Modular star by Antonio Fidalgo licensed under Creative Commons

Keep It Modular

Talko Web Libraries That Enable Our Modular Design

Filip Mares
Published in
4 min readDec 5, 2014


With the launch of Talko for iOS we also introduced the call share feature. This feature allows users to share calls with others by sending a unique URL via e-mail or SMS. In order to have the call experience work on many devices and screen sizes we had to select web libraries carefully. They had to have great community support, be fairly compact and hopefully AMD compliant. In this post we’ll go over some of the libraries we chose and our reasoning behind those choices.


Our module loader of choice is RequireJS. There are many reasons to use a module loader and for us it boiled down to simplifying our project structure and being able to package the various modules for re-use. Our core call playback is actually built as a module that will be imported into our upcoming Talko web app.

In addition to the high modularity RequireJS provides us, we take advantage of a couple plugins in Require-Text and Require-CSS which allow us to load our HTML templates and CSS files asynchronously. The power of RequireJS is in the r.js optimizer which allows us to package our modules and optimize the Javascript and CSS code. We currently have this integrated as a task in Grunt right before deployment.


Contrary to popular belief, Backbone is not a web framework. It’s more of a toolset for building web applications. Backbone provides a lot of functionality in a very small package size. The toolset provides simple views and router classes, but very powerful models/collections and declarative event handling. One could build a web application purely using the classes and APIs provided by Backbone. This experience can quickly turn into a lot of boilerplate code for view management (rendering, unbinding, hierarchies). If not done properly developers can end up with a lot of ghost views which can be incredibly problematic.

In our search for the best Backbone design patterns, we discovered Marionette and instantly fell in love with their composite application design patterns, lightweight package and documentation. Some of our favorite features are LayoutViews and CollectionViews.

LayoutViews are great for rendering multiple subviews in a large application. As can be seen in the code below we defined a standard layout with 2 Regions. We then pass 2 instantiated views to the show() method. The Region then takes care of rendering, appending the view and setting up any listeners. Once you’re done with a view (ie. User clicks on another task) you can simply call show() with another view or call empty(). The Region takes care of all the unbinding and cleanup for you. Magic!

CollectionViews are perfect for outputting a collection of models. It iterates through a collection’s models and creates ItemViews for each. It then takes care of the setting up view parenting and appending. Additionally, CollectionViews automatically re-sort on changes using the collection’s comparator. Double Magic!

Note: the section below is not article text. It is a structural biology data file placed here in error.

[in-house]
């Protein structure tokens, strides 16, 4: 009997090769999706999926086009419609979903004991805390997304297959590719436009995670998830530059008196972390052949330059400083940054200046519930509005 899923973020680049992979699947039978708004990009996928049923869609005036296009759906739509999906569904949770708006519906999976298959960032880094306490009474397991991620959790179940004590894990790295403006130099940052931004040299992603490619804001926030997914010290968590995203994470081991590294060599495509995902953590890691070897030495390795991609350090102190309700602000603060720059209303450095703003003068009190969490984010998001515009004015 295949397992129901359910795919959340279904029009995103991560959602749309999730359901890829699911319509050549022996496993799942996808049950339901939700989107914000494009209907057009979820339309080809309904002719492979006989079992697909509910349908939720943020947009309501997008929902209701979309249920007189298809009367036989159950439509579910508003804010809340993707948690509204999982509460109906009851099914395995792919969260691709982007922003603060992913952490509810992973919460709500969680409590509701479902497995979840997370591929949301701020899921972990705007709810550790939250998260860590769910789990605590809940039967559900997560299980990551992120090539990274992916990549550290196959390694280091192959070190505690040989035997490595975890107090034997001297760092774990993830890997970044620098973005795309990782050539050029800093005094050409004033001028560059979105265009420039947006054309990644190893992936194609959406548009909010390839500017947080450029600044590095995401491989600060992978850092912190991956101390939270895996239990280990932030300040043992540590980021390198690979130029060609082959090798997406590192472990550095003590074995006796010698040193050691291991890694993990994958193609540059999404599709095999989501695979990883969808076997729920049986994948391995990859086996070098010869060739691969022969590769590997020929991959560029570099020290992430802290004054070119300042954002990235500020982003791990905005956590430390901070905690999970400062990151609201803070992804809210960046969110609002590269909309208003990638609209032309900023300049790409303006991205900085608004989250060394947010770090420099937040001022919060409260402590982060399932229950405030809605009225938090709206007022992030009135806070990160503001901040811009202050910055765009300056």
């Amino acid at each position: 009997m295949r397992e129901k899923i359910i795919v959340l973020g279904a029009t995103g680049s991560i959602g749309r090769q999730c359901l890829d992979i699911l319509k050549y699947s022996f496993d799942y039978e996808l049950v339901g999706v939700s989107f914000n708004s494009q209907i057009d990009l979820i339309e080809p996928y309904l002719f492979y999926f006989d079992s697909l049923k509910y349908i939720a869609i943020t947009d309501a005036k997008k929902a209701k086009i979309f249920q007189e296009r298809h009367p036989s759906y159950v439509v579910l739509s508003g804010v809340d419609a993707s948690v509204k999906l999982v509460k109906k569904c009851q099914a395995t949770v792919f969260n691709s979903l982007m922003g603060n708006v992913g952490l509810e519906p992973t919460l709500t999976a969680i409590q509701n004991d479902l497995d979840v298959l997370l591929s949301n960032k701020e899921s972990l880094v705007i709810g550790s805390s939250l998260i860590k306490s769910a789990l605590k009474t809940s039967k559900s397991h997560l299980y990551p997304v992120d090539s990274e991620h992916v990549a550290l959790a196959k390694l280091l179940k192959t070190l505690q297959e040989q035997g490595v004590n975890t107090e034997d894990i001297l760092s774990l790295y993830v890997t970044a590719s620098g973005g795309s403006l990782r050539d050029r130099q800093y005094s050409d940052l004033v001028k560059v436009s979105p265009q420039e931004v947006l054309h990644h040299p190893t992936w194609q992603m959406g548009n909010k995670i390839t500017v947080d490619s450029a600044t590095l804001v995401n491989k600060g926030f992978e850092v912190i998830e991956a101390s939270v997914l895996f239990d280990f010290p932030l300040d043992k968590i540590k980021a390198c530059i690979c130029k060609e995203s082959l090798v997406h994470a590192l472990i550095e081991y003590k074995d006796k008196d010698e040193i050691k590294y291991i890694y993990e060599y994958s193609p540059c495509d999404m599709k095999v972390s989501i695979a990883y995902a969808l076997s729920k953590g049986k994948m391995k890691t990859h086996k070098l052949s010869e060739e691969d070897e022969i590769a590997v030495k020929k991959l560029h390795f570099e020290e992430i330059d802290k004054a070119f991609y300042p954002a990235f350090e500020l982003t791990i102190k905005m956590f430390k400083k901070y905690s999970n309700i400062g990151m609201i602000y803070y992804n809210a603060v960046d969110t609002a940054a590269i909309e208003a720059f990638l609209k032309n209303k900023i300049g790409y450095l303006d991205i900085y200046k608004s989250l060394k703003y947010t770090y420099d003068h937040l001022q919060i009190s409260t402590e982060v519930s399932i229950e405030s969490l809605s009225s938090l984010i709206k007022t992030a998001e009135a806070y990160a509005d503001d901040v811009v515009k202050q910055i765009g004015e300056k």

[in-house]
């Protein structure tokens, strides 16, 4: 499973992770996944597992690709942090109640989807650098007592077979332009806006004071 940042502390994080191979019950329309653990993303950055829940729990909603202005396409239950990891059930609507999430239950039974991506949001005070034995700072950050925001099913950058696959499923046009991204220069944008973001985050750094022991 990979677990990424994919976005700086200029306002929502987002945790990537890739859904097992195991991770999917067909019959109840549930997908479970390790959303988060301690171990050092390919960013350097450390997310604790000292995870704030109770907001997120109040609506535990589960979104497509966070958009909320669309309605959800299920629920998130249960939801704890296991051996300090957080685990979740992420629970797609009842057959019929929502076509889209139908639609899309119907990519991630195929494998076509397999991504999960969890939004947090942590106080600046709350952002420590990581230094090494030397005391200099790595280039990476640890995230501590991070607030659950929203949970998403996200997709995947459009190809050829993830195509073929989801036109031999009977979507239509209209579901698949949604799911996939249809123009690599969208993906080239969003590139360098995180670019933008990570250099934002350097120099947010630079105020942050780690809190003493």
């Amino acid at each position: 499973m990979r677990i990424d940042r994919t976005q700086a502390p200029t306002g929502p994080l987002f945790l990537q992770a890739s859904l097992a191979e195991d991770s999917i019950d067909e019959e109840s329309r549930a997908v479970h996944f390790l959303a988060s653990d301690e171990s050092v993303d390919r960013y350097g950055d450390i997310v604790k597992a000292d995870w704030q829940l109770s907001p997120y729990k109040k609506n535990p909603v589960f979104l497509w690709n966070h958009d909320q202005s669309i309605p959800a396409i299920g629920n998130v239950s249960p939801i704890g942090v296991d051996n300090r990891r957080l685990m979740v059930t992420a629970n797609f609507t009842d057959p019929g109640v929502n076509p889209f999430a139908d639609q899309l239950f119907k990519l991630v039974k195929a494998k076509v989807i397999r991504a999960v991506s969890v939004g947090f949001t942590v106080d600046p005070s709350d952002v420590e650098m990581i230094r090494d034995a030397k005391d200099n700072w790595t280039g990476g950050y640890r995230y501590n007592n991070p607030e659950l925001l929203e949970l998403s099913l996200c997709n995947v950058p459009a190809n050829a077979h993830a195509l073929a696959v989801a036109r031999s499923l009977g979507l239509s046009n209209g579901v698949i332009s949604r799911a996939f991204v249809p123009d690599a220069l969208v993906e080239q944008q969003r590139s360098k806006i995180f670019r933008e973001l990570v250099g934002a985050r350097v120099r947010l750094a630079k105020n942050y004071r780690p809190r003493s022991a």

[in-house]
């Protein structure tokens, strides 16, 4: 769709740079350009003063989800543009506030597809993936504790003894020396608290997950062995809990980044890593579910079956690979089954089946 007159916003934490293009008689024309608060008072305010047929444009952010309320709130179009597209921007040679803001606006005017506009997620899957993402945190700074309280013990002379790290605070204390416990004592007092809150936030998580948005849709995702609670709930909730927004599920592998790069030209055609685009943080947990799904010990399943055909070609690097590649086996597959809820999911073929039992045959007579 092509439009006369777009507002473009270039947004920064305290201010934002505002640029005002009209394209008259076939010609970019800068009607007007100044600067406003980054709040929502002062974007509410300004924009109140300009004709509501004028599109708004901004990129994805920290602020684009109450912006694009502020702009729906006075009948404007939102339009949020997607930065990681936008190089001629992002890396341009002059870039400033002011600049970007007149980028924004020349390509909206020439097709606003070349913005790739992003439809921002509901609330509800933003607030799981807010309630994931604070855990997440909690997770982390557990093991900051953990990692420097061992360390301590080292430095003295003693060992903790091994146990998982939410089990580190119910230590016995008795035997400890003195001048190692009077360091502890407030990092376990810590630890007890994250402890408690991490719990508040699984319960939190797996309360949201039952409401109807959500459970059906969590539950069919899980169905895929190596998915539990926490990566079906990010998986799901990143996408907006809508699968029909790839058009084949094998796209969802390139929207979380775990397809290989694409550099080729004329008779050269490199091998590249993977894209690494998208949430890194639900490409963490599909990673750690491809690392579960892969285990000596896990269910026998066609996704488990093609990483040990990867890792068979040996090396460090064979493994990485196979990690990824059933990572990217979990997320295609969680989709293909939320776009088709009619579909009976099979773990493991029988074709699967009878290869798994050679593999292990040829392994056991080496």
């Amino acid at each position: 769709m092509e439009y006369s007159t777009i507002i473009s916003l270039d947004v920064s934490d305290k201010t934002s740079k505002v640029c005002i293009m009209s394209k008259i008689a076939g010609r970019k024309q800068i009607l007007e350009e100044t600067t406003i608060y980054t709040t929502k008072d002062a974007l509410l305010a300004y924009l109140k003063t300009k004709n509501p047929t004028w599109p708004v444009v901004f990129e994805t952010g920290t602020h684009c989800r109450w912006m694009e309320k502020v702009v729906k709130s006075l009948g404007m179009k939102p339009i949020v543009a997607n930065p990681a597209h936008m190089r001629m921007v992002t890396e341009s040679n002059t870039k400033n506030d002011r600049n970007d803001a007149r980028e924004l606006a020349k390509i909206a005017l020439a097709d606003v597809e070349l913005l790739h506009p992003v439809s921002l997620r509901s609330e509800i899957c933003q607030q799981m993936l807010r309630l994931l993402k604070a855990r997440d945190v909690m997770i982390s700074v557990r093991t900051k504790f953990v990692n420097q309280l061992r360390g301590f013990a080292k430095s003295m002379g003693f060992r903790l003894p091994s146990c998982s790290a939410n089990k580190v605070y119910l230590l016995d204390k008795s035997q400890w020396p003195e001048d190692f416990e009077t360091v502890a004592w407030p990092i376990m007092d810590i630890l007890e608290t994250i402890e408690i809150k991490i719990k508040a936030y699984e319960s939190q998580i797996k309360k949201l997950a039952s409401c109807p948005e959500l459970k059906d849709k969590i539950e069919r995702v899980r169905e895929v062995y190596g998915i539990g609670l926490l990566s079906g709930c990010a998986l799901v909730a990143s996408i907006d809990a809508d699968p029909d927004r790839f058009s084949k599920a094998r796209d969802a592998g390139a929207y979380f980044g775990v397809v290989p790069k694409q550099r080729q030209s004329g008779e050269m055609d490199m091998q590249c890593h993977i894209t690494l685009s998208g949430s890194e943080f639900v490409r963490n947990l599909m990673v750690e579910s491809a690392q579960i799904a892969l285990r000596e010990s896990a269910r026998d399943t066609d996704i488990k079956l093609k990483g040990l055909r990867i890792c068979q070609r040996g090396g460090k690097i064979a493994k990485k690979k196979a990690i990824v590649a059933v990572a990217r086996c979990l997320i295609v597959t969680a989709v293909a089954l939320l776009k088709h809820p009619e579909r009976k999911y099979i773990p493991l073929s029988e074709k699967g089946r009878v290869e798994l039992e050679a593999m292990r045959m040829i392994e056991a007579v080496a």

We’ve used Marionette since v1.1.0 and it’s been amazing to see it evolve into its current state in v2.2.x. We’re excited for future changes in Marionette 3.0 led by Sam Saccone and the rest of the project contributors.


The most important part of a Talko call is being able to use your voice. Therefore audio playback is an important feature we needed to support well on the web. There are a number of APIs for audio playback. There’s WebAudio, a powerful system for controlling audio, and the HTML audio element which is a simple interface for playing back audio. WebAudio is a favorite solution but unfortunately it’s not presently supported in all browser. In order to easily support audio playback on many platforms and browsers we searched for an audio library that would prefer WebAudio, but gracefully fall back to HTML audio while maintinaing the same API.

After many tests with other libraries we settled on Howler. Howler is incredibly lightweight, offers a great API for loading, caching and controlling playback. Additionally it supports multiple file formats for browser fallbacks when the manufacturer does not have the proper MP3 licensing.

We’re very pleased with how Howler has performed. We’re currently running the pre-release 2.0 version and think that James Simpson and Goldfire Studio have done a great job growing the project.


It’s been almost 2 years since we started work on the web codebase, and we are still very pleased with our current set of libraries. This is a very hard thing to achieve in the ever evolving world of web development. In that timespan a new trendy alternative has emerged for each one of the libraries listed above. As a web developer community we need to slow down our eagerness to start fresh and re-invent the wheel. Many old projects have great communities and plugins built around them. This takes a long time to develop and many take that for granted. We feel very thankful to the project contributors listed throughout this post for building some solid libraries.

Let us know what libraries you’re using for building your web experiences and how you like them. Feel free to comment here on Medium, on Twitter or e-mail. If you’re a Backbone.js fan like us, you can find me at this year’s BACKBONECONF in Boston, MA.

Finally, if you’re not already a Talko user, get the app, share a call to the web, and let me know what you think of the experience!